The Fragmentation of the Climate Governance Architecture

Research output: Contribution to journalArticle

Abstract

The term fragmentation implies that policy domains are marked by a patchwork of public and private institutions that differ in their character, constituencies, spatial scope, subject matter, and objectives. While the degree of fragmentation varies across issue areas and their respective architectures, global climate politics is characterized by an advanced state of institutional diversity. In recent years, scholars have increasingly addressed this emerging phenomenon of international relations. The article finds that the predominant focus of these studies has been on dyadic overlaps, i.e., interlinkages between two institutions, and less on the overarching level of entire architectures and their degree of fragmentation. This goes in particular for research on the global climate change architecture. Many studies have attended to the relationship between the United Nations climate regime and other institutions: multilateral technology partnerships, regimes regulating other environmental domains like ozone or biological diversity, and regimes from non-environmental issue areas like the world trade regime. However, a cross-cutting account of these overlaps which addresses the overall implications of institutional fragmentation on climate change is still missing. As possible areas for further research the article identifies: consequences of fragmentation (e.g., a new division of labor or increased inter-institutional conflict), fragmentation management and conditions of its effectiveness; theory-driven analyses on the reasons of fragmentation within and across policy domains.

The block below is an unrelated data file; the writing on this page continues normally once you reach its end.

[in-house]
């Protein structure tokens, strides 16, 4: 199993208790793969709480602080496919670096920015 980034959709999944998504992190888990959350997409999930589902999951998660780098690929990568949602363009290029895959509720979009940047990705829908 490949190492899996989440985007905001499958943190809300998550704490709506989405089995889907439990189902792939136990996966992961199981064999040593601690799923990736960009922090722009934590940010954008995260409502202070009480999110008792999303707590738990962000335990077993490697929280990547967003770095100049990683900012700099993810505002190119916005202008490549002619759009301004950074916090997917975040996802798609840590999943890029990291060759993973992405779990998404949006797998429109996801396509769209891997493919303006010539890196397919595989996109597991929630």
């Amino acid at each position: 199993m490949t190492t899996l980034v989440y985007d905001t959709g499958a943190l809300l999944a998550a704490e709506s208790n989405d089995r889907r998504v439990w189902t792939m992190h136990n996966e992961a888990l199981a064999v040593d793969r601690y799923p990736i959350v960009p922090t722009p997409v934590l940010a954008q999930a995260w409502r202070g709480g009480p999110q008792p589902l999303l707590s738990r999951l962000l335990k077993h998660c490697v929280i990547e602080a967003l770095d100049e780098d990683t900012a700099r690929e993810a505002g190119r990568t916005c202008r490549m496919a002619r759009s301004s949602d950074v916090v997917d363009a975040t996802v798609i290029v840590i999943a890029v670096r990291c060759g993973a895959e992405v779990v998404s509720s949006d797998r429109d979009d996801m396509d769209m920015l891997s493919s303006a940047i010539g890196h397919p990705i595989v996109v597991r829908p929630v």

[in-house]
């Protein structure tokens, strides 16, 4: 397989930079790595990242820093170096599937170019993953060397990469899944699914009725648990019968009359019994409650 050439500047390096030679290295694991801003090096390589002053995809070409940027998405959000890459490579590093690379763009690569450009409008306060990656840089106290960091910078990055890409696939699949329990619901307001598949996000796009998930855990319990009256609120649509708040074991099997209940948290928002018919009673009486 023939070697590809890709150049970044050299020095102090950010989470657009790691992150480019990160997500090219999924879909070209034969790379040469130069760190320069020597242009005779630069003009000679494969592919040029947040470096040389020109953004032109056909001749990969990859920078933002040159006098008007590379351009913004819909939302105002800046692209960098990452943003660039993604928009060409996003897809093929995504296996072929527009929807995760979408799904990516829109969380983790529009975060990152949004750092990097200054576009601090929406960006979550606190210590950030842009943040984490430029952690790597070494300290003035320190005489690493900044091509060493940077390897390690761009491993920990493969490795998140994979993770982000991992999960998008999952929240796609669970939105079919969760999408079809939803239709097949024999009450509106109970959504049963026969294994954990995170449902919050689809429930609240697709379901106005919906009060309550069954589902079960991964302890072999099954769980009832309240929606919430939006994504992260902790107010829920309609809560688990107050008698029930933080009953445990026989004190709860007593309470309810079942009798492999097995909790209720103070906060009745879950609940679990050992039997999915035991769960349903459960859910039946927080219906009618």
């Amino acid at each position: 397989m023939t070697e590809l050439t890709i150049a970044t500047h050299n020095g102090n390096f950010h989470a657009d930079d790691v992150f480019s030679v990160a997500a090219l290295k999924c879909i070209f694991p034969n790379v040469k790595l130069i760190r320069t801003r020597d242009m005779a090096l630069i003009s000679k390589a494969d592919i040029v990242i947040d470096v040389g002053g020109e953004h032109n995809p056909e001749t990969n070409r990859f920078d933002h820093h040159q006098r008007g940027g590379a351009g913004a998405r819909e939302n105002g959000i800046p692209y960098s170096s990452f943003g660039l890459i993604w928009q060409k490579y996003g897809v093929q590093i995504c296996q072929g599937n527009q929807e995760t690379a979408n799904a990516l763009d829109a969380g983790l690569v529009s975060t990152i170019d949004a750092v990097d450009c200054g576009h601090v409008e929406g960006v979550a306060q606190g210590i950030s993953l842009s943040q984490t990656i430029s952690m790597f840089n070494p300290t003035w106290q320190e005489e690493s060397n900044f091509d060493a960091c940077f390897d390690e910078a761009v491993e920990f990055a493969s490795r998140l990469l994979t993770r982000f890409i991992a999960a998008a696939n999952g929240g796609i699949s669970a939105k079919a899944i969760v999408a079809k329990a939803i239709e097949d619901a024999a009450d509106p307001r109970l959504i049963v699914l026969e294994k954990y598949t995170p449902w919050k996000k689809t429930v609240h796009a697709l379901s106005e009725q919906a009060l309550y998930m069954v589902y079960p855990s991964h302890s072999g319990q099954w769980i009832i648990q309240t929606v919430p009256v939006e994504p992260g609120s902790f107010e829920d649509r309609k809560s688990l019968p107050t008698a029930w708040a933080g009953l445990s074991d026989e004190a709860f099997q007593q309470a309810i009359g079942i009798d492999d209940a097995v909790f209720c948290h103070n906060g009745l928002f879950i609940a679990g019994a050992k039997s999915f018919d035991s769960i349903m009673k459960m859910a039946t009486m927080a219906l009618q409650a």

Details

Authors
External organisations
  • External Organization - Unknown
Research areas and keywords

Subject classification (UKÄ) – MANDATORY

  • Political Science

Keywords

  • fragmentation, climate change, Governance, Global Governance, International organisations, institutions, complexity, Interplay, Kyoto Protocol, UNFCCC, climate governance
Original languageEnglish
Pages (from-to)255-270
JournalWiley Interdisciplinary Reviews: Climate Change
Volume2
Issue number2
Publication statusPublished - 2011
Publication categoryResearch
Peer-reviewedYes